What the Spending Review means for physics in the UK
27 November 2020
The IOP responds to the UK government’s one-year Spending Review, announced this week. Here we consider how this latest financial settlement is likely to affect our sector in the UK, including research and development, innovation, and education.
On Wednesday 25 November, HM Treasury (HMT) published its Spending Review (SR) after undertaking an assessment of public investment.
Spending reviews fix departmental spending limits for between two and four years in areas which can be reasonably planned in advance. However in response to the extraordinary challenges facing the UK, this year the SR was shortened to a financial plan for 2021-22.
IOP chief executive Professor Paul Hardaker has welcomed the commitments to science in the SR, which despite the economic pressures facing the nation, invests in research and innovation to help the UK to be a prosperous and productive society in years to come.
Top government priorities
1. The government has confirmed the nation’s response to the COVID-19 pandemic as its key priority. Its primary aim is to control the virus and support public services, jobs and businesses.
2. Across the next year the government will launch an ‘infrastructure revolution’, consisting of £100bn in capital infrastructure and a new National Infrastructure Strategy, designed for economic recovery, levelling up, and achieve net-zero emissions. HMT has boosted research and development (R&D) budgets for the health and life sciences, committing £128m for R&D and vaccines manufacturing.
3. The government is looking to deliver on its commitments to level up the economy and opportunities in all regions and nations of the UK. It has announced a new Levelling Up Fund worth £4bn for England, and will deliver £0.8bn for Scotland, Wales and Northern Ireland. This aims to invest in local infrastructure and support economic recovery.
4. The government has made commitments to a green recovery from COVID-19, in order to reach the global goal of reducing greenhouse gas emissions. The SR resources the government’s Ten Point Plan to tackle climate change, and brings the total investment committed to support a ‘green industrial revolution’ to £12bn.
The announcements for physics
1. Investment in R&D
In a move to put the UK on track to become a ‘science superpower’, the SR committed £14.6bn for R&D in 2021-22. Investment in R&D is crucial for the long-term health, wealth and prosperity of the nation, and the IOP applauds the progress made in the SR towards R&D funding targets of 2.4% of GDP by 2027.
Of this investment into R&D, the government has allocated the Department for Business, Energy and Industrial Strategy (BEIS) £11.1bn in R&D funding to drive economic growth. This settlement will resource technologies and businesses through Innovate UK, support strategic government priorities, build new science capability, and support the research and innovation ecosystem, including the first £50m towards an £800m investment by 2024-25 in high-risk, high-payoff research. The IOP supports the beginning of investment for high-risk, high-reward R&D, and awaits clarification on how projects of this style will be undertaken.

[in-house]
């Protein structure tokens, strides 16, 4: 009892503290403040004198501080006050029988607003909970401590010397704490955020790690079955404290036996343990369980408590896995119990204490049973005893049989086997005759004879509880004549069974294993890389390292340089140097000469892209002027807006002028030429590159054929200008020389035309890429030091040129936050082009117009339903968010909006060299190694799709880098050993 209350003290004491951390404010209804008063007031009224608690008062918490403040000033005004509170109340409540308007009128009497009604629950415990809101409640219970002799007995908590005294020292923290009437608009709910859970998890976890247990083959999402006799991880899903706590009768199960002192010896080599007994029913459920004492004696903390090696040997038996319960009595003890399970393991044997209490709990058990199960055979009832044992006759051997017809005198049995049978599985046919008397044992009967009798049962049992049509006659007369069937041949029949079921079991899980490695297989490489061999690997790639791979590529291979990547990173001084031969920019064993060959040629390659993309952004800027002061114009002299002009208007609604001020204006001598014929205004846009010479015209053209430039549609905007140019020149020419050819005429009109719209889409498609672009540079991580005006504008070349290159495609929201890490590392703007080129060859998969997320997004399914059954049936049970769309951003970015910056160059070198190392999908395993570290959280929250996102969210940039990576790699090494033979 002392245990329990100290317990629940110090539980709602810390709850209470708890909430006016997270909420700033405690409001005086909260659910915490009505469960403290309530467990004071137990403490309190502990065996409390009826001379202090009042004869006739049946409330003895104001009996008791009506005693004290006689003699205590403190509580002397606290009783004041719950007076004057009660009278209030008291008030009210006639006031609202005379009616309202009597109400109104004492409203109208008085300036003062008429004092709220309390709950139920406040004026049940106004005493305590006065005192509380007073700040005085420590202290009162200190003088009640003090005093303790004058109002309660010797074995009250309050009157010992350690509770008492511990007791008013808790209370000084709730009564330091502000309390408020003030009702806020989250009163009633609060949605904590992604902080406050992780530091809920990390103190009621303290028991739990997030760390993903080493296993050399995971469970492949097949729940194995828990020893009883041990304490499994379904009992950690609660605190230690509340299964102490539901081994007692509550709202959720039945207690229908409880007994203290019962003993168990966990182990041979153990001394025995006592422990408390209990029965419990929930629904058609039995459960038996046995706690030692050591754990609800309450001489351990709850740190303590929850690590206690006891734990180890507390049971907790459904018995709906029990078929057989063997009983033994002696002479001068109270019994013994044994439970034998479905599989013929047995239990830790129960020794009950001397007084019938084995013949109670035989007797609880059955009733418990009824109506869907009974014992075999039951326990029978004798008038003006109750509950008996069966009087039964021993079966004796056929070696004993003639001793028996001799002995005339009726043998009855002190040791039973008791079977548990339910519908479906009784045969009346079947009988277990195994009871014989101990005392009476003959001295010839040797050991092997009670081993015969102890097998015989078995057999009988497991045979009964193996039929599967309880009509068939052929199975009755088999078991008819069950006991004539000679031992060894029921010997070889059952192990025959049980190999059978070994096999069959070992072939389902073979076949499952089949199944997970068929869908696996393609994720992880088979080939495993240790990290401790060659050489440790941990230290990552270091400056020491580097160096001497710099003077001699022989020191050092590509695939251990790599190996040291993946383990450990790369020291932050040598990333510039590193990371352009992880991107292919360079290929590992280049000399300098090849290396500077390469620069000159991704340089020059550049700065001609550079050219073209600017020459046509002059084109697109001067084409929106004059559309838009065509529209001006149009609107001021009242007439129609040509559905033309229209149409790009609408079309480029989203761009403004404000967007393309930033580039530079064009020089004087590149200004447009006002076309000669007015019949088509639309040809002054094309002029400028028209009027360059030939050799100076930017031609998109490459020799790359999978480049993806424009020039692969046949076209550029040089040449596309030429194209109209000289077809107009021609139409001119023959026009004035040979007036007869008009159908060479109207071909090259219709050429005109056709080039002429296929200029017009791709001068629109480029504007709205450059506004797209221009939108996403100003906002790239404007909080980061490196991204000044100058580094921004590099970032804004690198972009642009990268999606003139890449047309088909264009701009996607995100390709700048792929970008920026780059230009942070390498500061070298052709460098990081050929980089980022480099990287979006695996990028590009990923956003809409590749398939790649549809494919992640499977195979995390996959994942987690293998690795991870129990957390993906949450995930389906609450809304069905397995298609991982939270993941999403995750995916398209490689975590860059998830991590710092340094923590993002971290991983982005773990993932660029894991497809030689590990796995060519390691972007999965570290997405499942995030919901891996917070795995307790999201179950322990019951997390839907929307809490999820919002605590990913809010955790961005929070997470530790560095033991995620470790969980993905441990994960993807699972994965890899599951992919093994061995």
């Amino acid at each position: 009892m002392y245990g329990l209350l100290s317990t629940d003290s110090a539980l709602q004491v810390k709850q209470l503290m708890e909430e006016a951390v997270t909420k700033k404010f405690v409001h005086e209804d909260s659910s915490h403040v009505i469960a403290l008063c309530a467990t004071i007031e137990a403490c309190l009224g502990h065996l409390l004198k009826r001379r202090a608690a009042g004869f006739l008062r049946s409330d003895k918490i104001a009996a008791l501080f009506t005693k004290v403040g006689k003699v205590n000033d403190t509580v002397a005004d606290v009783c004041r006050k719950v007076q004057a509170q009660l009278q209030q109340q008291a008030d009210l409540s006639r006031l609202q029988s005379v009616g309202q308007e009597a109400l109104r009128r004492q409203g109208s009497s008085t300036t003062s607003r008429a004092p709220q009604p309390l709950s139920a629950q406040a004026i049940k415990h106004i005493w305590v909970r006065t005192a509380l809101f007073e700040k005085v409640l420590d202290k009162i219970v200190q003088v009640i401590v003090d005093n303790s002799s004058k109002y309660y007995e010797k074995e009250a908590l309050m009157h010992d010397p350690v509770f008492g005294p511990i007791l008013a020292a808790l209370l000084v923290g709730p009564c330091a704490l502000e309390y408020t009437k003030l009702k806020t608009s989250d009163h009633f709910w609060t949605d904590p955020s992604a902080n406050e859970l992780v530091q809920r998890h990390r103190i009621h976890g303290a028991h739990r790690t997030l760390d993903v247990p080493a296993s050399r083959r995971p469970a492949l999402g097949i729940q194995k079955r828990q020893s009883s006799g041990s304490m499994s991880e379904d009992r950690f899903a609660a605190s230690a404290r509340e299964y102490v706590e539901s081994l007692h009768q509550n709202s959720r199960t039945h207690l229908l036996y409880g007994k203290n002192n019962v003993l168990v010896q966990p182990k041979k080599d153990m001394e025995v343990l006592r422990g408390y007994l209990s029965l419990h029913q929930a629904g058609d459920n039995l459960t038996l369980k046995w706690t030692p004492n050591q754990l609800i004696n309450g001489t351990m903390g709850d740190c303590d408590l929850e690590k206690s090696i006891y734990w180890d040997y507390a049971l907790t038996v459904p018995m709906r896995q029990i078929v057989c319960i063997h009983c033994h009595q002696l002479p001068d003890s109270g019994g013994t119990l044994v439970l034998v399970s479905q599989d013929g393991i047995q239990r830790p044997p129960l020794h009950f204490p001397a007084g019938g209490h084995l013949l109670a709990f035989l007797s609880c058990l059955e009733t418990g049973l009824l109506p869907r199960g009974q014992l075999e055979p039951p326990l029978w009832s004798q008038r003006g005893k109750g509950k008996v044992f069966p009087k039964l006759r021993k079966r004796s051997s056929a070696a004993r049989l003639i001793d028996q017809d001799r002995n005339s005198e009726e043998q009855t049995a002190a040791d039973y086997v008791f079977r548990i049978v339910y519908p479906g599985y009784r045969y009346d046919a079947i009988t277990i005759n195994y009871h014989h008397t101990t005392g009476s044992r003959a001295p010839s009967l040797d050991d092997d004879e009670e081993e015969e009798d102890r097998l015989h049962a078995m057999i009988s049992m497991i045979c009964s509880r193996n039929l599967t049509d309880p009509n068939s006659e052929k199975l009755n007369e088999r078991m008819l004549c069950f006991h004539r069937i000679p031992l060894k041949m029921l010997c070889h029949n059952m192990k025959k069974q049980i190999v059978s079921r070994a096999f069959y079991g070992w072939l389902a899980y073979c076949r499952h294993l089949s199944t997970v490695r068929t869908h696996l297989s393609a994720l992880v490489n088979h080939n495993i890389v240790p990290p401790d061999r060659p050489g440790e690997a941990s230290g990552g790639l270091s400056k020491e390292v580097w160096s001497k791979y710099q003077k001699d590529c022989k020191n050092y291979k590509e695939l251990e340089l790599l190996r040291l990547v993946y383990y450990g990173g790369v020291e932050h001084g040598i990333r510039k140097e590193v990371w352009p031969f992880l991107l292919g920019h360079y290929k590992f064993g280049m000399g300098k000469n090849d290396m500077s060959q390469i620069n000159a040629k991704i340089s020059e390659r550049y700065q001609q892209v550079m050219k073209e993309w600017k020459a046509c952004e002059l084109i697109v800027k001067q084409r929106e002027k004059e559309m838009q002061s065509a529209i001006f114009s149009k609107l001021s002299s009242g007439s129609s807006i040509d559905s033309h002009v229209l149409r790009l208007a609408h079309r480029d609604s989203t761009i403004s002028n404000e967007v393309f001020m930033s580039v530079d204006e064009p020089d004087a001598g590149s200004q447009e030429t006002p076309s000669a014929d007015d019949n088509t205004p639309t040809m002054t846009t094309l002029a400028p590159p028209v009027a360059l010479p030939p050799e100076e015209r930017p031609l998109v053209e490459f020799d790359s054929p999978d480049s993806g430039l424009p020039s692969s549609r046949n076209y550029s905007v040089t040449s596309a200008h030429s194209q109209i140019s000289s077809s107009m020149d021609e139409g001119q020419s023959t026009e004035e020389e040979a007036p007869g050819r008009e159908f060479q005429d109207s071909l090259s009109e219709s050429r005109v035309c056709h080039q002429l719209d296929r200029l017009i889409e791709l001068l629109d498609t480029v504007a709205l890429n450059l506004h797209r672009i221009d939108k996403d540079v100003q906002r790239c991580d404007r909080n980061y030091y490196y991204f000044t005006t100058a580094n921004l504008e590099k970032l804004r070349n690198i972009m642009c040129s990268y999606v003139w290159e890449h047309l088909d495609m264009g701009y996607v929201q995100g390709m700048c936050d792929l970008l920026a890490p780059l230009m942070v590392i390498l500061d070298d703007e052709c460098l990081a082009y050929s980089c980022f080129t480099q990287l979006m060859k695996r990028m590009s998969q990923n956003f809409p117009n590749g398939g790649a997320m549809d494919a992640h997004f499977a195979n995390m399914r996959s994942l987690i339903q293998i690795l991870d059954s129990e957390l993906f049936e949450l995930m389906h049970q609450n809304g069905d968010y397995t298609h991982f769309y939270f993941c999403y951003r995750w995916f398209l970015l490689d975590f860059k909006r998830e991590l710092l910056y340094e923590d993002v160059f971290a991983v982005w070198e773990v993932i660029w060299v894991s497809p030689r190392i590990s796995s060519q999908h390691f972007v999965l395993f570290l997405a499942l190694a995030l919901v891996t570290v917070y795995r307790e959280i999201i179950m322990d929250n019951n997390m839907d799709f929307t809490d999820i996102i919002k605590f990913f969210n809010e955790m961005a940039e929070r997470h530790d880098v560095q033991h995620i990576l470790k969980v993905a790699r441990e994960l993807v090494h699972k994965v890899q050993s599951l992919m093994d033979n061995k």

The IOP welcomes the government’s substantial investment in science and technology across 2021-22, an investment which will significantly boost the physics community and the UK’s innovation capabilities.
2. International collaboration
The UK’s transition period with the European Union (EU) ends on 31 December. The Treasury has announced the UK is continuing to negotiate with the EU to gain associate membership of framework programme Horizon Europe.
The IOP has asked the government to urgently protect physics by securing association status of Horizon Europe and other EU funding programmes the UK physics sector contributes to and benefits from, or resourcing a domestic alternative which matches, or exceeds, funding which would have been available if the UK were a full member of the framework programme as an EU member state.
A resolution must be timely, to ensure a smooth transition to the programmes’ successors and to avoid a hiatus in funding.
3. The budget for education
The government has announced that the schools and education budget will increase from £47.6bn in 2020-21 to £49.8bn in 2021-22, an uplift of £2.2bn. In light of the significant pressures facing public resources, the IOP welcomes this uplift, in line with the SR in 2019.
This investment will boost the resources and delivery of the school curriculum, making steps towards building a workforce able to adopt and develop next generation innovation, and a society which thrives in the next industrial revolution.
Research has found that around the country, COVID-19 has exacerbated inequalities in education; the Institute for Fiscal Studies (IFS) has reported that “the closure of schools to most pupils during lockdown has led not only to a significant loss of learning but also to a widening of existing educational inequalities. Mitigating these effects will be a major challenge facing the school sector over the next few years”.
In light of this, we applaud the government’s commitment of an additional £1.4bn in funds for ‘catch-up learning’. The catch-up learning fund announced by the government will be a vital resource for schools, enabling them to help students catch up on their learning.
Looking to the future, the IOP will be recommending that in the next Comprehensive Spending Review (CSR), the government invests in the next generation by resourcing a world-class system of subject-specific continuing professional development (CPD) for teachers, to provide them with the necessary subject knowledge quickly and efficiently and to build a more confident, engaged teaching profession.
Read our full analysis of the SR and what it means for physics (PDF, 293KB).